A RENEWABLE energy lobby group has warned that Tasmanian households with solar panels or wind turbines will increasingly go ``off the grid'' after a 33 per cent drop in the amount that solar owners receive for energy they pump into the grid.
From this month households will receive just 5.5 for every kilowatt hour they pump back into the grid, after the Tasmanian Economic Regulator cut the solar feed-in tariff from 8.3.
Residential customers who had installed or signed up for micro-generation systems before August 30 last year are still eligible for the 28/kWh rate that was voluntarily paid by Aurora Energy before the regulator took over responsibility for setting the price in January.
Tasmanian Renewable Energy Alliance executive officer Jack Gilding said solar owners were being paid less than 6 for electricity that was then resold by Aurora to their neighbours for 27.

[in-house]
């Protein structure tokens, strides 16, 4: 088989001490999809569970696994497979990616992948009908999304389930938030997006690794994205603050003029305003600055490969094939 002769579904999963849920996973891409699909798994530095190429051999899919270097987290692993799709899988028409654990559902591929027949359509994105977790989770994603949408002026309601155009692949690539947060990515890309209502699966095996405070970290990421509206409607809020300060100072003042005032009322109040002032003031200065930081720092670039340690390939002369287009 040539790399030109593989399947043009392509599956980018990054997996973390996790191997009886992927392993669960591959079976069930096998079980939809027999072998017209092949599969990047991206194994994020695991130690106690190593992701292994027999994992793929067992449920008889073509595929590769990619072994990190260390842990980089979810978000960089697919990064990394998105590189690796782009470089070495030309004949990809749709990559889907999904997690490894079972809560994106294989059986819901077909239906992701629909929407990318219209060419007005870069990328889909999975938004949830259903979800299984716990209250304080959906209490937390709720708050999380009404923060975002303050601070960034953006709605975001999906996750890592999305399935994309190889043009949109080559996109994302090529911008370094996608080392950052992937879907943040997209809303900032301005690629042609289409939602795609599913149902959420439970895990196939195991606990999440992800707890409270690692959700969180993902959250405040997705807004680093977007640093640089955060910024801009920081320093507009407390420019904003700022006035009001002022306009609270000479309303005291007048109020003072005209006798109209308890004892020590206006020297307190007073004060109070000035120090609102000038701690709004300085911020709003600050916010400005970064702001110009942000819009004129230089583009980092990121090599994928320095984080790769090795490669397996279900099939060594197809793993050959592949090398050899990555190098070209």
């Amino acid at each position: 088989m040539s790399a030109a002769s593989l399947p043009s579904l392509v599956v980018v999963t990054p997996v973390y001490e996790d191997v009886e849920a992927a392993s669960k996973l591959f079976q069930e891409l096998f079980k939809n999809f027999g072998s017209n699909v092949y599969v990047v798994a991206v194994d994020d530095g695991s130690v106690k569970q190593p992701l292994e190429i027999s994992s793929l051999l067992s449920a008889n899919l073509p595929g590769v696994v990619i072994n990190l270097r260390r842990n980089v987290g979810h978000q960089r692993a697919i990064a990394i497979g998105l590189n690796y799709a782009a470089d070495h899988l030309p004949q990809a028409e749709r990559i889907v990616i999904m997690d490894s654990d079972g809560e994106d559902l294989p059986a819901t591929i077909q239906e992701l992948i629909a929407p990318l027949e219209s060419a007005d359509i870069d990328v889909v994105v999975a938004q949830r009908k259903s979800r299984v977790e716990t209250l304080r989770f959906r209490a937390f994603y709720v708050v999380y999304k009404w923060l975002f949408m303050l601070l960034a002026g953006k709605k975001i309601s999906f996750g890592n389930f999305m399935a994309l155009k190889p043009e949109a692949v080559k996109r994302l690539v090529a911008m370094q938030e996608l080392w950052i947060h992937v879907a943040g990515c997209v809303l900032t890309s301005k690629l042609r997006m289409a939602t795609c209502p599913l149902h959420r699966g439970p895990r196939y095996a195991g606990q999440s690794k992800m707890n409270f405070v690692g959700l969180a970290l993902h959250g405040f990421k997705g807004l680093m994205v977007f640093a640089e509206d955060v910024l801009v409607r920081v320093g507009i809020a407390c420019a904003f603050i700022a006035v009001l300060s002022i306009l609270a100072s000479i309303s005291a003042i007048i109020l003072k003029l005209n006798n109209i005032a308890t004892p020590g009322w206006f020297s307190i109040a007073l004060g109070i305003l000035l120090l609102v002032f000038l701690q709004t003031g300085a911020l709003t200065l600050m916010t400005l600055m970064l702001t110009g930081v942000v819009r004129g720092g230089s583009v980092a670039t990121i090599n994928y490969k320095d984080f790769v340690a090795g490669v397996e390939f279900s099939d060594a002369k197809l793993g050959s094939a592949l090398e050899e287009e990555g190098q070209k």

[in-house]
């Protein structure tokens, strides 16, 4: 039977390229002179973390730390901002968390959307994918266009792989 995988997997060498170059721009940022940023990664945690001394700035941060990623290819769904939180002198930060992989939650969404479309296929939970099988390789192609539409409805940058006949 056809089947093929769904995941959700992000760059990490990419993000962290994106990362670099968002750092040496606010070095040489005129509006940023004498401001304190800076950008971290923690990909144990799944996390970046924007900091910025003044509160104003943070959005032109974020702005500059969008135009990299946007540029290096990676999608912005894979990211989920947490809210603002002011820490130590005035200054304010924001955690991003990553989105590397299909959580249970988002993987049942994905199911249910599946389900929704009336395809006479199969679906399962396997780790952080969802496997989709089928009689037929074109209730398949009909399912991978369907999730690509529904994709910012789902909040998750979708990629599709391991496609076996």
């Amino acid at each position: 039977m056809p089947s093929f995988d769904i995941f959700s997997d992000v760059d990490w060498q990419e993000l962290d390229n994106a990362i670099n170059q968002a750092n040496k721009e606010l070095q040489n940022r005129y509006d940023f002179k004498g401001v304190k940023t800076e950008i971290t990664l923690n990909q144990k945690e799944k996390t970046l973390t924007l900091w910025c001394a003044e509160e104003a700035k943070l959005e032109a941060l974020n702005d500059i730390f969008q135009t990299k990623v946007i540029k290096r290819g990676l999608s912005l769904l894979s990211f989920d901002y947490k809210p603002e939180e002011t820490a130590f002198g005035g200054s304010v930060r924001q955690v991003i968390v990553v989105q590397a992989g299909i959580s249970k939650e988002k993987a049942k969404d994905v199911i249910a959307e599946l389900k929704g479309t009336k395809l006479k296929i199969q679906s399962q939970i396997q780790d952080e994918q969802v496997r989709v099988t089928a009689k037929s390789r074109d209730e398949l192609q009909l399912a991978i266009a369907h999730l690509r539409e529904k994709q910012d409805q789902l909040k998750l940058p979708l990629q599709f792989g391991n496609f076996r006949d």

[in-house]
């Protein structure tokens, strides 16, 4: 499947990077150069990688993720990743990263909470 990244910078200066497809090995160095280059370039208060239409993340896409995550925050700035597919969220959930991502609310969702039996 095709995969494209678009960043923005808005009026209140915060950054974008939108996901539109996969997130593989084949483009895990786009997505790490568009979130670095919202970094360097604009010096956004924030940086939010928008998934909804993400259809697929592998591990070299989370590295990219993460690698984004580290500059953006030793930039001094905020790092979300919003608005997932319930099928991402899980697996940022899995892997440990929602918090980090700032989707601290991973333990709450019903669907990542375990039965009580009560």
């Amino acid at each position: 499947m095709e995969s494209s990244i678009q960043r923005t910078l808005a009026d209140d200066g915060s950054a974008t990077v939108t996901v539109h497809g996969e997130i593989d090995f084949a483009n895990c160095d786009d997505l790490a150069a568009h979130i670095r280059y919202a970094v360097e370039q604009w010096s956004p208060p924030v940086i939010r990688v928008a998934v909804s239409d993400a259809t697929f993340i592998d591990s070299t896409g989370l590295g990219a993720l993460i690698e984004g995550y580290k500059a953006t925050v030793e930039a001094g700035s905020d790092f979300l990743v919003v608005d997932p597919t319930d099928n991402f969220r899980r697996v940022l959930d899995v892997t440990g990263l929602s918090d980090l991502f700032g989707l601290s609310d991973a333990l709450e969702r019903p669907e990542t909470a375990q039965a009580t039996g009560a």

Mr Gilding expected anyone interested in installing solar panels would now choose smaller systems and maximise the amount of solar they used themselves. However, he said that as battery storage systems became cheaper, there could be dire consequences for the energy market.
``In the medium term it will lead to people saying `do we actually need the grid?'' Mr Gilding said.
``If the people that can afford to get off the grid, do get off the grid, it means power from the grid becomes very expensive for everyone else.''
The group met Energy Minister Matthew Groom yesterday, urging him to order a review of the formula used by the regulator to determine the feed-in tariff and take into account the lower transmission costs required by using solar energy generated nearby.
Mr Groom yesterday said it was a matter for the regulator.